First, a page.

|Abstract:||In a typical vector tracking loop (VTL), information is shared among all the receiving channels, and errors of one channel can be spread to other normal channels. Therefore, it is necessary to identify the erroneous channel in time and eliminate the adverse effect from the loop to avoid degrading the performance of receiver. In urban environment, the loss of GNSS signals occurs frequently due to building obstacle. Checking the carrier to noise density ratio (C/N0) of signal is an effective method to judge whether the signal is lost or not. In this paper, the performance of several commonly used methods for calculating (C/N0) are compared and analyzed firstly, then, an improved method is proposed to smooth the noise and adjust the calculation time adaptively. Next, a specific method of removing the blocked channel in the VTL and meanwhile tracking the blocked signal is described in detail. At last, three experiments were carried out in this paper. The first two experiments use the data generated by the GNSS signal simulator to verify the performance of the proposed method in two aspects, namely, calculation accuracy and calculation time. Real satellites data are collected from the outdoor environment in the third experiment, and the ability of detecting and removing the blocked channel in the VTL is verified. The experimental results show that the proposed method can identify the blocked channel more quickly and accurately than the previous methods, and continuously maintain stable navigation solution without the interference of signal blockage.|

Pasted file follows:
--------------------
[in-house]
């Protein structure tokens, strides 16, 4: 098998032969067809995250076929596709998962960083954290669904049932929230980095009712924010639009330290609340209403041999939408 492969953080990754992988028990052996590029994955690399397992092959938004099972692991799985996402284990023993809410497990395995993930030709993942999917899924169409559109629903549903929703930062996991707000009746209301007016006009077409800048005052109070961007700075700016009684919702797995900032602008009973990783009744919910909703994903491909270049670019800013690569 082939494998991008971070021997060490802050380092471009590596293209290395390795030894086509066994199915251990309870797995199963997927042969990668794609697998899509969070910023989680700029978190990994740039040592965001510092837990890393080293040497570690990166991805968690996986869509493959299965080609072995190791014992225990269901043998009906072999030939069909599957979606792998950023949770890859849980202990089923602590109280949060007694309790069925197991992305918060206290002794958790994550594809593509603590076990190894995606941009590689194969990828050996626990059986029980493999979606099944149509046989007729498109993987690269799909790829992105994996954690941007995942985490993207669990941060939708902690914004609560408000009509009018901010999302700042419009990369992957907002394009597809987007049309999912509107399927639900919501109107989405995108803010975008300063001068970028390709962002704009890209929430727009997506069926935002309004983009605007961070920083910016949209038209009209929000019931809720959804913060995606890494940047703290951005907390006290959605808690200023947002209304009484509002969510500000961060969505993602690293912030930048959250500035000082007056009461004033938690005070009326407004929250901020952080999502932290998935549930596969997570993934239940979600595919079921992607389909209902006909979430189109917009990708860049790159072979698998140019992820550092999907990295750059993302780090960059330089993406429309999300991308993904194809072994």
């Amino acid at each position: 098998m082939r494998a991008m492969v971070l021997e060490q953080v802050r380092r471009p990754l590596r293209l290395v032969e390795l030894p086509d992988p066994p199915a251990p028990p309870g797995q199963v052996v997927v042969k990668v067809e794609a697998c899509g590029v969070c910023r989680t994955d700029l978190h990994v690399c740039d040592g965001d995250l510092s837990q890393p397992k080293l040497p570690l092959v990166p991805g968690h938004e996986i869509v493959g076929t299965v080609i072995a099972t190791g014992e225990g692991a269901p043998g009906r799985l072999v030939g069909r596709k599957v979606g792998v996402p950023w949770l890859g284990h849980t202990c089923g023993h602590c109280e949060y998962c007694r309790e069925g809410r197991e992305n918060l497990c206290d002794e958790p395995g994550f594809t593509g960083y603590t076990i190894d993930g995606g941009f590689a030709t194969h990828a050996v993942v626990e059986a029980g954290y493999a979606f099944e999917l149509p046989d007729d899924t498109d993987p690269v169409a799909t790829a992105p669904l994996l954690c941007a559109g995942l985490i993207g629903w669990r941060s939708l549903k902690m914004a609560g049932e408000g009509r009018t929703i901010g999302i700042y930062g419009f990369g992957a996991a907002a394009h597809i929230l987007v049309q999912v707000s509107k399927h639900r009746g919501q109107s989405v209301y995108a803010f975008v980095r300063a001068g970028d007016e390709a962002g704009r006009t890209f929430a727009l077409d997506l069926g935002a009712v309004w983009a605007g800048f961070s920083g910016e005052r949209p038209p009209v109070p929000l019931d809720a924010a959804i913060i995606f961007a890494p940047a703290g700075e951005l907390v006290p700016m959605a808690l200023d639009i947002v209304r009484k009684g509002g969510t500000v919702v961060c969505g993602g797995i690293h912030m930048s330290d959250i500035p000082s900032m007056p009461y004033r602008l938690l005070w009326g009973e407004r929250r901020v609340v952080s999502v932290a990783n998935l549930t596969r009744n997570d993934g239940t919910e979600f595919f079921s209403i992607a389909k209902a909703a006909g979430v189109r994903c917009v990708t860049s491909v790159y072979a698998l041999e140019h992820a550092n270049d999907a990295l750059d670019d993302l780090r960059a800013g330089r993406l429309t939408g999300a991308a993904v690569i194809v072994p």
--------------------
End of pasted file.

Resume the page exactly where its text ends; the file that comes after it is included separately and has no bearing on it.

Proceedings of the 30th International Technical Meeting of the Satellite Division of The Institute of Navigation (ION GNSS+ 2017)
September 25 - 29, 2017
Oregon Convention Center
|Pages:||3648 - 3660|
|Cite this article:||
Zou, Xiaojun, Lian, Baowang, Wu, Peng, Xu, Haowei, Zhang, Lin, "Detect and Remove the Blocked Channel in the Vector Tracking Loop based on Carrier to Noise Density Ratio," Proceedings of the 30th International Technical Meeting of the Satellite Division of The Institute of Navigation (ION GNSS+ 2017), Portland, Oregon, September 2017, pp. 3648-3660.
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